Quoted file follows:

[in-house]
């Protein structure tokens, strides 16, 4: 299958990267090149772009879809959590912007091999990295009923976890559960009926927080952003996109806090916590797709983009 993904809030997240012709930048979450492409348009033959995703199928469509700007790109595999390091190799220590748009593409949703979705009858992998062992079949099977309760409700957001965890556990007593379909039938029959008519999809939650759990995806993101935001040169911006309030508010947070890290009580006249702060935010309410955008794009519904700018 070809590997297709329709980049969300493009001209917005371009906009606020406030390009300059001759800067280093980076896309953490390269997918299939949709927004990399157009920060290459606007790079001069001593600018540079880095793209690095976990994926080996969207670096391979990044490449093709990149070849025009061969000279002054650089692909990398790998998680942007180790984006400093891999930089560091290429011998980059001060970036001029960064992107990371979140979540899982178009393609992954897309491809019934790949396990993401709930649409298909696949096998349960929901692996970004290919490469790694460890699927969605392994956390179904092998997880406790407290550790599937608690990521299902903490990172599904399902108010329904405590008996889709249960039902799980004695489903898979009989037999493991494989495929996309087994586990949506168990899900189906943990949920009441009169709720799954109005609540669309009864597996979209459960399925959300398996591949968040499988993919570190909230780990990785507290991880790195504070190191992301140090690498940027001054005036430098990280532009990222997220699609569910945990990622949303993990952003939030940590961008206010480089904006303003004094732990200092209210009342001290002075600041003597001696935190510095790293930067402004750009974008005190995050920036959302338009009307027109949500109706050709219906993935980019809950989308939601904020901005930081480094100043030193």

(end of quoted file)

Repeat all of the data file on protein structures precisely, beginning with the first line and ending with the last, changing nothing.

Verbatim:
[in-house]
């Protein structure tokens, strides 16, 4: 299958990267090149772009879809959590912007091999990295009923976890559960009926927080952003996109806090916590797709983009 993904809030997240012709930048979450492409348009033959995703199928469509700007790109595999390091190799220590748009593409949703979705009858992998062992079949099977309760409700957001965890556990007593379909039938029959008519999809939650759990995806993101935001040169911006309030508010947070890290009580006249702060935010309410955008794009519904700018 070809590997297709329709980049969300493009001209917005371009906009606020406030390009300059001759800067280093980076896309953490390269997918299939949709927004990399157009920060290459606007790079001069001593600018540079880095793209690095976990994926080996969207670096391979990044490449093709990149070849025009061969000279002054650089692909990398790998998680942007180790984006400093891999930089560091290429011998980059001060970036001029960064992107990371979140979540899982178009393609992954897309491809019934790949396990993401709930649409298909696949096998349960929901692996970004290919490469790694460890699927969605392994956390179904092998997880406790407290550790599937608690990521299902903490990172599904399902108010329904405590008996889709249960039902799980004695489903898979009989037999493991494989495929996309087994586990949506168990899900189906943990949920009441009169709720799954109005609540669309009864597996979209459960399925959300398996591949968040499988993919570190909230780990990785507290991880790195504070190191992301140090690498940027001054005036430098990280532009990222997220699609569910945990990622949303993990952003939030940590961008206010480089904006303003004094732990200092209210009342001290002075600041003597001696935190510095790293930067402004750009974008005190995050920036959302338009009307027109949500109706050709219906993935980019809950989308939601904020901005930081480094100043030193």